The OK Cupid website is protesting the Mozilla CEO's past donations to anti-gay-marriage campaigns by asking visitors to use something other than Firefox to browse their site. Readers will know that I have actually led a past Equal Marriage effort in Arizona, so while sympathetic to the cause here, I don't think I would go so far as to block a browser to my website. Establishing this precedent that I would boycott services and products based on the political views of company employees (which is the issue here, Mozilla does not have any official position on gay marriage that I know of), I could consume my whole life doing research. And then I would be stuck with questions like "Are the gay marriage opinions of the Firefox CEO better or worse than Google/Chrome's enabling of censorship in China? As I have told some folks before, if I really wanted to do do business only with those who agree with me politically, I would find myself stuck for life listening to a couple of Rush albums and watching Firefly and Wire reruns all day.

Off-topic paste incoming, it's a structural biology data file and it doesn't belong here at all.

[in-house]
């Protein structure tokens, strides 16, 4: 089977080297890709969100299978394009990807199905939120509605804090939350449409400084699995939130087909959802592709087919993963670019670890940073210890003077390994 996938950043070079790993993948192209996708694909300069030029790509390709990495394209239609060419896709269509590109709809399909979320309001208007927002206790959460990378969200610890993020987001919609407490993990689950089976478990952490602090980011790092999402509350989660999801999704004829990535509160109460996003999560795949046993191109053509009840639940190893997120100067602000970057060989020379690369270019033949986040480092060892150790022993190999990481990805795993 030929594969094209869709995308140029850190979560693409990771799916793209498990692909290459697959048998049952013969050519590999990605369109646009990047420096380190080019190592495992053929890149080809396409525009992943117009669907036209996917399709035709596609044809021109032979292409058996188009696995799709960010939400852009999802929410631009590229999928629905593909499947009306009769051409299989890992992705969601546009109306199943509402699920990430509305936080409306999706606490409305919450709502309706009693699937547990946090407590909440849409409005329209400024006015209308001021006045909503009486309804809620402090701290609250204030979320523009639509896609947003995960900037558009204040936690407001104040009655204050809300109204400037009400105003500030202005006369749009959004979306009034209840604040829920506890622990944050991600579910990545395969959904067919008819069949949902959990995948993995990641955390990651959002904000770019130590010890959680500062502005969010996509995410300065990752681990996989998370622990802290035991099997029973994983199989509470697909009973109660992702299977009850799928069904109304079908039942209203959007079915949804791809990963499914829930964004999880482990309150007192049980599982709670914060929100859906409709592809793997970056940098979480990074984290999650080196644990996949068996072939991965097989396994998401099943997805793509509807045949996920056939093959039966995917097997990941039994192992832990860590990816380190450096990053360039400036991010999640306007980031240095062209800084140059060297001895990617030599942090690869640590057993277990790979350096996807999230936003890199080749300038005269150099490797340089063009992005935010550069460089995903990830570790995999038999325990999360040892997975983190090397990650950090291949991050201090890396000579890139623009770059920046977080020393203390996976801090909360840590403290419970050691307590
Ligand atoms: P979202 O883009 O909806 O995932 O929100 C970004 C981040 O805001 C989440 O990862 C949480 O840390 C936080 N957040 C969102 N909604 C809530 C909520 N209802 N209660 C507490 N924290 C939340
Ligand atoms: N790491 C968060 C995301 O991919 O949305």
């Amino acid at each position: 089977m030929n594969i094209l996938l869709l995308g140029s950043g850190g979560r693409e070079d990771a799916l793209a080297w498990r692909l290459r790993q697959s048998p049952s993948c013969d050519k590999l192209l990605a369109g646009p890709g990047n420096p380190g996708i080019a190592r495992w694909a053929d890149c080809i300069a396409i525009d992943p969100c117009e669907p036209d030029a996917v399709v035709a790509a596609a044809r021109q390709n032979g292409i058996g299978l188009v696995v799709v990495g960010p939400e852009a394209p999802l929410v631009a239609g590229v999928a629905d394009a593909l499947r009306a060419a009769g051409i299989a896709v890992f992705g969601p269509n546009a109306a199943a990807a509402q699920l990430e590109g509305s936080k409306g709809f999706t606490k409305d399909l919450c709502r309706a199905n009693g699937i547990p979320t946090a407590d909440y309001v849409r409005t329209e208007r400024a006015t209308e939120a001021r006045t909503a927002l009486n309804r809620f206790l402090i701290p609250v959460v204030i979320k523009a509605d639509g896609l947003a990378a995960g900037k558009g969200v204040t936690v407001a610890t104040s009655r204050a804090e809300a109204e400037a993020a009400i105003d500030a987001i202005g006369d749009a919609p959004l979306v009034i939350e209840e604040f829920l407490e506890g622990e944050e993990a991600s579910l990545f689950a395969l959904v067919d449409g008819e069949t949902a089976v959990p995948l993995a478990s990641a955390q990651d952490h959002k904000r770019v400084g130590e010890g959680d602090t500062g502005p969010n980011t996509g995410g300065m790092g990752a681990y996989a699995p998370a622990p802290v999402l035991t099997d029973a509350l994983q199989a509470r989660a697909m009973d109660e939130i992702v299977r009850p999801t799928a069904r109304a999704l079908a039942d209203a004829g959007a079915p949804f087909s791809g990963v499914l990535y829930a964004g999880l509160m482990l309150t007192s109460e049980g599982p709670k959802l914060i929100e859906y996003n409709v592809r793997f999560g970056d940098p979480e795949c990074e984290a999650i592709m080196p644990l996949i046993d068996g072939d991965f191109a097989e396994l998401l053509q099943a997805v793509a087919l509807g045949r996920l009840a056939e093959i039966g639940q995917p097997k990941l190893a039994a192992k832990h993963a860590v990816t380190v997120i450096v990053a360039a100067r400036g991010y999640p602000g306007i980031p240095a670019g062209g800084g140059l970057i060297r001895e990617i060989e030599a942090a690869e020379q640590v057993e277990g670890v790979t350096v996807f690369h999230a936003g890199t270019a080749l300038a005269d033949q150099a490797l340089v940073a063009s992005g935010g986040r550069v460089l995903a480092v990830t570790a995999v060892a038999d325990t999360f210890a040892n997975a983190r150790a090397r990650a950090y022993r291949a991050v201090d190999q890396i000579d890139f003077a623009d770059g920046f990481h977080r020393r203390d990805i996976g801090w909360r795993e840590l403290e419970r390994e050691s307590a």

But anyway, OK Cupid is a private company and I presume they do this with their owner's approval so all's fair in conducting commerce or choosing not to conduct commerce. Except that just a few weeks ago everyone was arguing that photographers should be forced to serve gay weddings even when they do not wish to do so. Is this any different? If we are going to establish a public accommodation standard that a business cannot turn away customers based on political or religious preferences, then don't we have to enforce that in a value-neutral way?